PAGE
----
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Man and Animal

Their Essential Difference

November 2014
More details
  • Publisher
  • Published
    7th November 2014
  • ISBN 9781855844070
  • Language English
  • Pages 184 pp.
  • Size 5.5" x 8.5"

What is the historical and evolutionary relationship between human and animal? In this classic text, based on the anthroposophic Spiritual Science, Poppelbaum, a biologist, compares the outer forms of human and animal, revealing the essential differences and contrasting inner experiences.

Drawing a bold and clear delineation between the fundamental nature of human beings and that of animals, Poppelbaum tells us that we are not an accidental outcome of animal development, but the hidden source of evolution itself. He discusses the true relationship of both human and animal to their environment and develops a critique of contemporary theories regarding human and animal evolution. He asserts that, rather than a simple reflex of the nervous system, the human spirit is a microcosmic reflection of the spiritual macrocosm, and that our individual consciousness is a crucial seed for future evolution.

Hermann Poppelbaum

Hermann Poppelbaum (1891–1979) was born in Frankfurt am Main. His interest in science awoke during his youth, and, with his brother, he founded the “Linneo” zoological association, which became the “Minerva” youth scientific association. He focused on questions of evolution and heredity at a time when controversy surrounded Haeckel's ideas. In 1913 he graduated in natural sciences with an experimental thesis, “Studies in androgynomorphic butterflies.”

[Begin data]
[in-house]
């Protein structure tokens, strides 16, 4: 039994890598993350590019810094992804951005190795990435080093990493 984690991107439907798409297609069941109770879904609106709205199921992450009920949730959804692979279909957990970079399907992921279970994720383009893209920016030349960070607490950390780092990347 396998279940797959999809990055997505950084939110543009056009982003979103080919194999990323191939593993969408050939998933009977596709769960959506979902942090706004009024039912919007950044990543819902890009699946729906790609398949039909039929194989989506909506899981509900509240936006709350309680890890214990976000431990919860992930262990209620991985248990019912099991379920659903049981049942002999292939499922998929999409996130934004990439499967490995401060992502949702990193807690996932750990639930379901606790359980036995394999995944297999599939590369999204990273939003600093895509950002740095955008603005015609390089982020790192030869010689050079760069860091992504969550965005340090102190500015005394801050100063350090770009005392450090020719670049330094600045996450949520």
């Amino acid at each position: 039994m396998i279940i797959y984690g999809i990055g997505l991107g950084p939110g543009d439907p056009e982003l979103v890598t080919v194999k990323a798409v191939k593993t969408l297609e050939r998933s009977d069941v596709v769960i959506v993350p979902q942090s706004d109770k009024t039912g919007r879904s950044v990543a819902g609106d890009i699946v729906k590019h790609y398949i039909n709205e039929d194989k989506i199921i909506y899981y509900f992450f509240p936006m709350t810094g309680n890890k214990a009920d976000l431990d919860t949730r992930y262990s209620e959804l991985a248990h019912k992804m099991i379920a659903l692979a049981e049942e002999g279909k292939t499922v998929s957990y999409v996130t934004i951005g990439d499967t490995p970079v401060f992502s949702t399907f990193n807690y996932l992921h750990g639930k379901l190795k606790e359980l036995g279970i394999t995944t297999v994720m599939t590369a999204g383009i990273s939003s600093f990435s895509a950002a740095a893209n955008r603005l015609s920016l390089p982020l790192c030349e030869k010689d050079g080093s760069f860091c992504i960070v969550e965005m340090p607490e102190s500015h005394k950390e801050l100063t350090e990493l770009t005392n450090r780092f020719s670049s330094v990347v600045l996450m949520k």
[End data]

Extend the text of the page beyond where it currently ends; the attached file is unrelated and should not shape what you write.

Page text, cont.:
During World War I, as an officer and prisoner of war in France, a kind of university was organized in the officers’ concentration camp, where Poppelbaum lectured on heredity and evolution. In the camp he met Otto Palmer, who invited him to join the study group focused on Rudolf Steiner's writings.

In 1920, he met Rudolf Steiner and participated in the formation of the Anthroposophical Society and, in 1930, became a member of the Board of Directors. After the National Socialist authorities banned the Anthroposophical Society in 1935, he was interrogated by the Gestapo, prompting him to emigrate to England with his wife and two children. In 1939, the outbreak of World War II surprised him in New York, where he was giving a series of lectures, forcing him to remain in the U.S., where he helped to establish North American Waldorf schools.

In 1948 he rejoined his family in Switzerland and, in 1949 became director of the Pedagogical Section at the Goetheanum, and in 1963 director of the Natural Sciences Section.